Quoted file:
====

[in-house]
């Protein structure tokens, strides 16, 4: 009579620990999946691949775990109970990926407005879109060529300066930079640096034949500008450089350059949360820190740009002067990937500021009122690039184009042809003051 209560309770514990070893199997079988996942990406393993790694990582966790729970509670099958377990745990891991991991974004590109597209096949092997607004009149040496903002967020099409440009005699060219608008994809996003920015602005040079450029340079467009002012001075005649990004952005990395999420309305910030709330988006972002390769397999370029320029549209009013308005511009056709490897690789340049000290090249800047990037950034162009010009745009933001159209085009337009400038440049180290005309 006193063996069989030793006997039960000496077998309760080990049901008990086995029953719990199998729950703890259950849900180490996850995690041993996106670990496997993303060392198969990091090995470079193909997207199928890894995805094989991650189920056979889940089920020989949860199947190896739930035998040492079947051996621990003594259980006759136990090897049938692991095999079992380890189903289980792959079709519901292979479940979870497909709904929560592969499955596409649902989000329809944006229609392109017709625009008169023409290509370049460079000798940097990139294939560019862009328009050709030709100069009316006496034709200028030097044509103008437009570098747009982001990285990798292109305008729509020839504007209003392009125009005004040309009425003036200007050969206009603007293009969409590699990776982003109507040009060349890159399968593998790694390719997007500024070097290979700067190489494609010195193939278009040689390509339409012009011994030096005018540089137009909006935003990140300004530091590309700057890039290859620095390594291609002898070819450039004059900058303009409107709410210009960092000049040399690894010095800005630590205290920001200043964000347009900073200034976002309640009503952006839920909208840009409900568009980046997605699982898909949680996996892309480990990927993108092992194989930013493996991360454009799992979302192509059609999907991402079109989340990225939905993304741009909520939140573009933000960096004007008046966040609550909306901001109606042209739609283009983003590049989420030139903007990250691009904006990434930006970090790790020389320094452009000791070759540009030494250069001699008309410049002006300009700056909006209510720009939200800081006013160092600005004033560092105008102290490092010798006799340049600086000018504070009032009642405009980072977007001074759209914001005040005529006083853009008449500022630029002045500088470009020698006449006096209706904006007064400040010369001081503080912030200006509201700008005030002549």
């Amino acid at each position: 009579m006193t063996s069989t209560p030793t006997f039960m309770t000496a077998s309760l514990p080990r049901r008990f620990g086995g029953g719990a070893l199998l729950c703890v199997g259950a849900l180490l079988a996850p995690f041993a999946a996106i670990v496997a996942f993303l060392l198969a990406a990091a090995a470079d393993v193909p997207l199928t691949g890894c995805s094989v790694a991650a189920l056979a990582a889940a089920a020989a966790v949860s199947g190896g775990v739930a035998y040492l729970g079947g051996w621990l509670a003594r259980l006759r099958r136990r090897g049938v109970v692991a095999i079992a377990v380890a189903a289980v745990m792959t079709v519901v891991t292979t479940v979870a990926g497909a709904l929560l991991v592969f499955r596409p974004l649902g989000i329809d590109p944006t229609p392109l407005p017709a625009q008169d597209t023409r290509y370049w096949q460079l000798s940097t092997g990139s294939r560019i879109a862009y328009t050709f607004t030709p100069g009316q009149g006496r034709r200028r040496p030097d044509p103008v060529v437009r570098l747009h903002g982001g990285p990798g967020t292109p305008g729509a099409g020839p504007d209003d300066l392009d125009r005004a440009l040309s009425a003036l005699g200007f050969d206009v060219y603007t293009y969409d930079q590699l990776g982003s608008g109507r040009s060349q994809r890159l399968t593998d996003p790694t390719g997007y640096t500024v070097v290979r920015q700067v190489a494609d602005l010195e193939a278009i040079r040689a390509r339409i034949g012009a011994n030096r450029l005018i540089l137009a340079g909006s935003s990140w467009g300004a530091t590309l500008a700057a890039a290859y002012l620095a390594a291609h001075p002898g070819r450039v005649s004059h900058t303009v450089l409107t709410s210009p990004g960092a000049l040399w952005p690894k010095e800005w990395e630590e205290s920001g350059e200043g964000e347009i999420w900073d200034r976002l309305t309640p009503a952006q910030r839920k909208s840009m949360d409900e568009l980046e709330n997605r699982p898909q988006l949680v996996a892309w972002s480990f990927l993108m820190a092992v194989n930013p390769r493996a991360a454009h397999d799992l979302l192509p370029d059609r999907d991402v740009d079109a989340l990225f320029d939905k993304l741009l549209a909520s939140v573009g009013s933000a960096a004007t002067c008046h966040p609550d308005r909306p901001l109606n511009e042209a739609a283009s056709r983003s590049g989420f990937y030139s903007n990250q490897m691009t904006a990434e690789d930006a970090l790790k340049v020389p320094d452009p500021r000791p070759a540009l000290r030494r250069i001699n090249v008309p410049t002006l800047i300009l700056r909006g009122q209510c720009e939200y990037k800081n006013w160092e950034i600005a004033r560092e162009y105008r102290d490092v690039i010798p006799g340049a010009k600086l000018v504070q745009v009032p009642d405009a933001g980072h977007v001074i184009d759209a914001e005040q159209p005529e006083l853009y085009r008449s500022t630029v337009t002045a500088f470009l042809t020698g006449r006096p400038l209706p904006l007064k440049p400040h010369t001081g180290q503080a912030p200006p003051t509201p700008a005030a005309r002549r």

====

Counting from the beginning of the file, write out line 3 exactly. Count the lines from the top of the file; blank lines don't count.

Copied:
């Amino acid at each position: 009579m006193t063996s069989t209560p030793t006997f039960m309770t000496a077998s309760l514990p080990r049901r008990f620990g086995g029953g719990a070893l199998l729950c703890v199997g259950a849900l180490l079988a996850p995690f041993a999946a996106i670990v496997a996942f993303l060392l198969a990406a990091a090995a470079d393993v193909p997207l199928t691949g890894c995805s094989v790694a991650a189920l056979a990582a889940a089920a020989a966790v949860s199947g190896g775990v739930a035998y040492l729970g079947g051996w621990l509670a003594r259980l006759r099958r136990r090897g049938v109970v692991a095999i079992a377990v380890a189903a289980v745990m792959t079709v519901v891991t292979t479940v979870a990926g497909a709904l929560l991991v592969f499955r596409p974004l649902g989000i329809d590109p944006t229609p392109l407005p017709a625009q008169d597209t023409r290509y370049w096949q460079l000798s940097t092997g990139s294939r560019i879109a862009y328009t050709f607004t030709p100069g009316q009149g006496r034709r200028r040496p030097d044509p103008v060529v437009r570098l747009h903002g982001g990285p990798g967020t292109p305008g729509a099409g020839p504007d209003d300066l392009d125009r005004a440009l040309s009425a003036l005699g200007f050969d206009v060219y603007t293009y969409d930079q590699l990776g982003s608008g109507r040009s060349q994809r890159l399968t593998d996003p790694t390719g997007y640096t500024v070097v290979r920015q700067v190489a494609d602005l010195e193939a278009i040079r040689a390509r339409i034949g012009a011994n030096r450029l005018i540089l137009a340079g909006s935003s990140w467009g300004a530091t590309l500008a700057a890039a290859y002012l620095a390594a291609h001075p002898g070819r450039v005649s004059h900058t303009v450089l409107t709410s210009p990004g960092a000049l040399w952005p690894k010095e800005w990395e630590e205290s920001g350059e200043g964000e347009i999420w900073d200034r976002l309305t309640p009503a952006q910030r839920k909208s840009m949360d409900e568009l980046e709330n997605r699982p898909q988006l949680v996996a892309w972002s480990f990927l993108m820190a092992v194989n930013p390769r493996a991360a454009h397999d799992l979302l192509p370029d059609r999907d991402v740009d079109a989340l990225f320029d939905k993304l741009l549209a909520s939140v573009g009013s933000a960096a004007t002067c008046h966040p609550d308005r909306p901001l109606n511009e042209a739609a283009s056709r983003s590049g989420f990937y030139s903007n990250q490897m691009t904006a990434e690789d930006a970090l790790k340049v020389p320094d452009p500021r000791p070759a540009l000290r030494r250069i001699n090249v008309p410049t002006l800047i300009l700056r909006g009122q209510c720009e939200y990037k800081n006013w160092e950034i600005a004033r560092e162009y105008r102290d490092v690039i010798p006799g340049a010009k600086l000018v504070q745009v009032p009642d405009a933001g980072h977007v001074i184009d759209a914001e005040q159209p005529e006083l853009y085009r008449s500022t630029v337009t002045a500088f470009l042809t020698g006449r006096p400038l209706p904006l007064k440049p400040h010369t001081g180290q503080a912030p200006p003051t509201p700008a005030a005309r002549r």